Tarquinia is siuated a little way inland from the Mediterranean coast, north-west of Rome in the Lazio region.
The city of Tarquinia has a major archaeological heritage, and the whole area pays testimony to the civilization that have lived here such as the Etruscan 'Tarchna', the Greek and Roman emporium of 'Gravisca', and the medieval 'Corneto'. (See also history of Tarquinia.)
The most striking aspect of Tarquinia is undoubtedly the legacy left by the Etruscans. The Necropolis of Monterozzi (the highlight of your visit) dates back around 3000 years and has about 200 painted tombs.
These underwent changes over time and as a result they teach us of the passage of many later inhabitants, including the Greeks who also worked in the splendid tombs and left their artistic traces.
Because of this Etruscan heritage Tarquinia is now listed as a UNESCO world heritage site
The tombs show clear signs of Etruscan daily life, and examples of pottery, tools, weapons and ornaments are collected in the Vitelleschi Palace, the seat of the Archaeological Museum.
On the main floor of the Palace you can admire some of the most famous vessels from the world of archaeology, such as the big bowl called 'Nikosthenes' (fifth century BC) and the amphora 'Phintias' (late sixth century BC). All the artefacts here are sorted by type, and include Villanovan marbles, frescoes, jewellery, gold and the famous four graves of 'Triclinium', the 'Ship', 'Chariots' and 'Olympics'.
Also of particular note is the famous clay group called the Winged Horses, modelled to look like fine gold pottery, which once decorated the pediment of the great temple of Ara della Regina (“the Queen’s Altar”) and dates from the 4th-3rd century BC. Built entirely of tufa, it is enriched with decorative pottery. Also worth visiting in the cemetery are the graves called Warrior, Hunting, Fishing, Lionesses and Jugglers, all featuring stone sculptures in relief on the slabs of the sarcophagus.
Moving forwards in time, Tarquinia also includes the medieval town of Cornetum, which lives on in the medieval buildings with the massive towers and churches that emphasize their artistic value.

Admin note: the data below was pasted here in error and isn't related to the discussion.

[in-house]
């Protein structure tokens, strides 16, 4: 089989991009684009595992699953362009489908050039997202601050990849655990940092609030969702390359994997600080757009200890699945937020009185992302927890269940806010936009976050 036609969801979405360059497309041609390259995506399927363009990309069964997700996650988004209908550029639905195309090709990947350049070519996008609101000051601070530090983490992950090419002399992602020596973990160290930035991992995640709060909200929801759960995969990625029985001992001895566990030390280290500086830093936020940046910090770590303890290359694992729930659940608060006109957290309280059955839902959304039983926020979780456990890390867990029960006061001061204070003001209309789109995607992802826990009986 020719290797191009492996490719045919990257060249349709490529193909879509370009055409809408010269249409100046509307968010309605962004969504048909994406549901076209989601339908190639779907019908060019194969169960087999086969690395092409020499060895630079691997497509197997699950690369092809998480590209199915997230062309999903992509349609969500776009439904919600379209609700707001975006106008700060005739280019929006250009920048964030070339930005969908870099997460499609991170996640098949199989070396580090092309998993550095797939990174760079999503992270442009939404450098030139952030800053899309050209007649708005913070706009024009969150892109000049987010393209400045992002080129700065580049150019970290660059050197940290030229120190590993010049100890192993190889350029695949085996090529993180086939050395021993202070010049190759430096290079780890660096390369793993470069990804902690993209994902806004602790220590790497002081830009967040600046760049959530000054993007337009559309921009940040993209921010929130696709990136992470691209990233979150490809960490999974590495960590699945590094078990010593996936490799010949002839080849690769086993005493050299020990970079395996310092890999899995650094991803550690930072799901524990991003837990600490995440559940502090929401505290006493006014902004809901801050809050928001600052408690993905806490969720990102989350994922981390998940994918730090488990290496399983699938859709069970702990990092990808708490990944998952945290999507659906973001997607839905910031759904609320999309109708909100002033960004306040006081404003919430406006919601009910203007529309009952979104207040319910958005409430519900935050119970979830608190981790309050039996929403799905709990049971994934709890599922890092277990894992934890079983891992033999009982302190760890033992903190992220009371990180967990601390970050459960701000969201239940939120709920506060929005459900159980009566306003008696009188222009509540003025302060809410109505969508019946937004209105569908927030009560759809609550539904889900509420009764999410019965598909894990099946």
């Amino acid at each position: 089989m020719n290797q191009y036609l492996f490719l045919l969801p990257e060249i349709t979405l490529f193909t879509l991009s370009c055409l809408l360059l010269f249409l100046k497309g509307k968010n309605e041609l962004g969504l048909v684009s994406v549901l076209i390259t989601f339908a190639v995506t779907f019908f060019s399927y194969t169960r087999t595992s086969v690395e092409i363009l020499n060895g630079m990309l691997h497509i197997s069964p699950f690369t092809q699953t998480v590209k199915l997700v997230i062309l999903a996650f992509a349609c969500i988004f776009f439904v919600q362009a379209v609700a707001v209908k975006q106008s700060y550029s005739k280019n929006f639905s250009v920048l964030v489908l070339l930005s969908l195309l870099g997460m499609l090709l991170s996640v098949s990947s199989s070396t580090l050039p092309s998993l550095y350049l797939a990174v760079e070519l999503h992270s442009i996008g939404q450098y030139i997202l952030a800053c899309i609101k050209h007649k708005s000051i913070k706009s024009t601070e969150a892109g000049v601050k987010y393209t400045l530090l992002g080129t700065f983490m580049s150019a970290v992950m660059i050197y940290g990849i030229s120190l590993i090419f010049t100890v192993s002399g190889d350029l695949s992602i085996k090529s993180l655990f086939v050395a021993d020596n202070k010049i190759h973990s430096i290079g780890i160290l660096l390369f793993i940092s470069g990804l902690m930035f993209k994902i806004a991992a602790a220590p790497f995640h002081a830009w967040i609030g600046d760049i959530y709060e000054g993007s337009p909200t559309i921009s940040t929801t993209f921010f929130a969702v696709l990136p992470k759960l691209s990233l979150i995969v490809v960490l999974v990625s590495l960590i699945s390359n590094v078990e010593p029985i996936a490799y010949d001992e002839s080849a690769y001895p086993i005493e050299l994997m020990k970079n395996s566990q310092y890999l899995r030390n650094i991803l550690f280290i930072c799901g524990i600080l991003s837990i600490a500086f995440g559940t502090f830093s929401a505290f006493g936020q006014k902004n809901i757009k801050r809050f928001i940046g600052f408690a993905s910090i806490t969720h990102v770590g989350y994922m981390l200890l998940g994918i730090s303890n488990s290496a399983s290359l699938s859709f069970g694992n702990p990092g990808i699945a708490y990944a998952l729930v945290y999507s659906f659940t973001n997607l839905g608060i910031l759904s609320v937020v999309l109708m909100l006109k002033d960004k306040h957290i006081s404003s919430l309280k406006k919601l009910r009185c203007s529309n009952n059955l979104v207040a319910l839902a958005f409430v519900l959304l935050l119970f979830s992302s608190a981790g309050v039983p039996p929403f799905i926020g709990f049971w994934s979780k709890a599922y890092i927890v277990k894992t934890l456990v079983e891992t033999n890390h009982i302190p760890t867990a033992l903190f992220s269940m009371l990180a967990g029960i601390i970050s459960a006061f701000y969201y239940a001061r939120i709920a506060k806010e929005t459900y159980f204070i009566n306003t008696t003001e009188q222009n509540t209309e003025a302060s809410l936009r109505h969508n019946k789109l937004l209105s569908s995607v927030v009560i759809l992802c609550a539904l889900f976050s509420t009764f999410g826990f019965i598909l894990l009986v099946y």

As example, visit the Church of Santa Maria di Castello built in 1121, which has obvious Lombard and Cosmatesque influences; the oriental Church of St. Giacomo; and the Santissima Annunziata, testifying to the rule of the Byzantines and Arabs.
In the Old Town, Tarquinia also shows Nordic and Renaissance influences in its architecture, such as in the Gothic churches of San Pancrazio, San Francis and St. Giovanni of Jerusalem, surrounded by towers and the imposing Palazzo dei Priori, now home to the Ceramics Museum.
You can see some frescoes from the renaissance period by Antonio del Massaro da Viterbo (called the "Pasture") [1450-1516] in the choir of the cathedral and others by an unknown author in Vitelleschi Palace.
Tarquinia is today also a seaside resort. The coastal section, which the Etruscans used over the centuries for bringing in, for example, iron from Elba and vases from Corinth, is now called the Lido di Tarquinia (Tarquinia beach). The harbour was once defended by a famous tower called Bertalda, but that no longer exists.
Walking around Tarquinia brings you into contact with the many facets of a city that has absorbed all the best of civilizations from the ancient history of Italy, and it is no less the case in the gastronomy of the city, which follows the ancient recipes of the past and is very similar to Roman cuisine.
Among the local dishes to try are pasta dishes with nuts; homemade soup with vegetables, bacon and bread; cheese and pepper spaghetti; fettuccine with mushrooms; gnocchi and the homemade strozzapreti.